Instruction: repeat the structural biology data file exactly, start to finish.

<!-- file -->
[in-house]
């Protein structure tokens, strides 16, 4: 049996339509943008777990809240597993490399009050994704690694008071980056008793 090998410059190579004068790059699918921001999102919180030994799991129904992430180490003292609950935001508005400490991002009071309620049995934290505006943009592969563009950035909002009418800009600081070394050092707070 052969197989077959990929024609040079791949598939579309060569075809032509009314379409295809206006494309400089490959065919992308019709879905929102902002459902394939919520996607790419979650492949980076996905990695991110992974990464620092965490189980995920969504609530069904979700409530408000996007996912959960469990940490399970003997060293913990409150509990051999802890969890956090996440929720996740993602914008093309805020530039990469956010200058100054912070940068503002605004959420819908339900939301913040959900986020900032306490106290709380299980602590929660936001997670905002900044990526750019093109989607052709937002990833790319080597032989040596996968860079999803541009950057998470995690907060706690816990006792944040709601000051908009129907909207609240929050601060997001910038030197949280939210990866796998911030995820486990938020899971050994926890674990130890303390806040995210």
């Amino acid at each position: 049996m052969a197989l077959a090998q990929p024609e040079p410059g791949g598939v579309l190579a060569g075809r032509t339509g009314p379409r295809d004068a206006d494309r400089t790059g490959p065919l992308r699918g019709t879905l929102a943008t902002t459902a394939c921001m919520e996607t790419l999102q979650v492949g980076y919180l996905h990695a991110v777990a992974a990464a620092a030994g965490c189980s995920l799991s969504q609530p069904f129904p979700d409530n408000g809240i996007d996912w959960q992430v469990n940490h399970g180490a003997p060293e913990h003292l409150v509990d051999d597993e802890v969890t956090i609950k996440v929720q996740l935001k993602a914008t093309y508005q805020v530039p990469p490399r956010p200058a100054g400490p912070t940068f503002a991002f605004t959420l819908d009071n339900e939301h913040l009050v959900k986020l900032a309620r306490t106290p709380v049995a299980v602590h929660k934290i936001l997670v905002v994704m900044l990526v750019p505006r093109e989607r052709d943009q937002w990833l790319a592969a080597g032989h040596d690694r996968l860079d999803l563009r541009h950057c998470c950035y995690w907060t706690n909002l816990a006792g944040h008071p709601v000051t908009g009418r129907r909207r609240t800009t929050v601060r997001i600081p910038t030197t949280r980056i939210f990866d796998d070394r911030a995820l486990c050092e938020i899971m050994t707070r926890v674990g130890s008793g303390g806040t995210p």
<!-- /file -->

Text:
[in-house]
């Protein structure tokens, strides 16, 4: 049996339509943008777990809240597993490399009050994704690694008071980056008793 090998410059190579004068790059699918921001999102919180030994799991129904992430180490003292609950935001508005400490991002009071309620049995934290505006943009592969563009950035909002009418800009600081070394050092707070 052969197989077959990929024609040079791949598939579309060569075809032509009314379409295809206006494309400089490959065919992308019709879905929102902002459902394939919520996607790419979650492949980076996905990695991110992974990464620092965490189980995920969504609530069904979700409530408000996007996912959960469990940490399970003997060293913990409150509990051999802890969890956090996440929720996740993602914008093309805020530039990469956010200058100054912070940068503002605004959420819908339900939301913040959900986020900032306490106290709380299980602590929660936001997670905002900044990526750019093109989607052709937002990833790319080597032989040596996968860079999803541009950057998470995690907060706690816990006792944040709601000051908009129907909207609240929050601060997001910038030197949280939210990866796998911030995820486990938020899971050994926890674990130890303390806040995210």
């Amino acid at each position: 049996m052969a197989l077959a090998q990929p024609e040079p410059g791949g598939v579309l190579a060569g075809r032509t339509g009314p379409r295809d004068a206006d494309r400089t790059g490959p065919l992308r699918g019709t879905l929102a943008t902002t459902a394939c921001m919520e996607t790419l999102q979650v492949g980076y919180l996905h990695a991110v777990a992974a990464a620092a030994g965490c189980s995920l799991s969504q609530p069904f129904p979700d409530n408000g809240i996007d996912w959960q992430v469990n940490h399970g180490a003997p060293e913990h003292l409150v509990d051999d597993e802890v969890t956090i609950k996440v929720q996740l935001k993602a914008t093309y508005q805020v530039p990469p490399r956010p200058a100054g400490p912070t940068f503002a991002f605004t959420l819908d009071n339900e939301h913040l009050v959900k986020l900032a309620r306490t106290p709380v049995a299980v602590h929660k934290i936001l997670v905002v994704m900044l990526v750019p505006r093109e989607r052709d943009q937002w990833l790319a592969a080597g032989h040596d690694r996968l860079d999803l563009r541009h950057c998470c950035y995690w907060t706690n909002l816990a006792g944040h008071p709601v000051t908009g009418r129907r909207r609240t800009t929050v601060r997001i600081p910038t030197t949280r980056i939210f990866d796998d070394r911030a995820l486990c050092e938020i899971m050994t707070r926890v674990g130890s008793g303390g806040t995210p």